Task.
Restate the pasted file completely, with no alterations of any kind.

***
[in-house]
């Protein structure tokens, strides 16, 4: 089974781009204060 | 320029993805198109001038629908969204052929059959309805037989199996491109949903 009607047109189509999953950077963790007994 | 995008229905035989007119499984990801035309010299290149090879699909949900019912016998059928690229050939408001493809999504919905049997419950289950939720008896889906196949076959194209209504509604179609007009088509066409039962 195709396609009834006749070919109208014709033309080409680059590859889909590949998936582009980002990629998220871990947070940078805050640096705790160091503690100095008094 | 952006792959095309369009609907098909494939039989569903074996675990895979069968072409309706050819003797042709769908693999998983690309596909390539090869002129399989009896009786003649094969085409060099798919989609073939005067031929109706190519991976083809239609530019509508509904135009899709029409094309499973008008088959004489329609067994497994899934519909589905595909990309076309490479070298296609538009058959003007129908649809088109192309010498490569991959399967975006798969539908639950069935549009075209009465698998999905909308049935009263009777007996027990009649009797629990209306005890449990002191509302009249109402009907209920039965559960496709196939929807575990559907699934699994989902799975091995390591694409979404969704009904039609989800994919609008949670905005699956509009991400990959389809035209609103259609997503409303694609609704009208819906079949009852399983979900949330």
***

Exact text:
[in-house]
């Protein structure tokens, strides 16, 4: 089974781009204060 | 320029993805198109001038629908969204052929059959309805037989199996491109949903 009607047109189509999953950077963790007994 | 995008229905035989007119499984990801035309010299290149090879699909949900019912016998059928690229050939408001493809999504919905049997419950289950939720008896889906196949076959194209209504509604179609007009088509066409039962 195709396609009834006749070919109208014709033309080409680059590859889909590949998936582009980002990629998220871990947070940078805050640096705790160091503690100095008094 | 952006792959095309369009609907098909494939039989569903074996675990895979069968072409309706050819003797042709769908693999998983690309596909390539090869002129399989009896009786003649094969085409060099798919989609073939005067031929109706190519991976083809239609530019509508509904135009899709029409094309499973008008088959004489329609067994497994899934519909589905595909990309076309490479070298296609538009058959003007129908649809088109192309010498490569991959399967975006798969539908639950069935549009075209009465698998999905909308049935009263009777007996027990009649009797629990209306005890449990002191509302009249109402009907209920039965559960496709196939929807575990559907699934699994989902799975091995390591694409979404969704009904039609989800994919609008949670905005699956509009991400990959389809035209609103259609997503409303694609609704009208819906079949009852399983979900949330």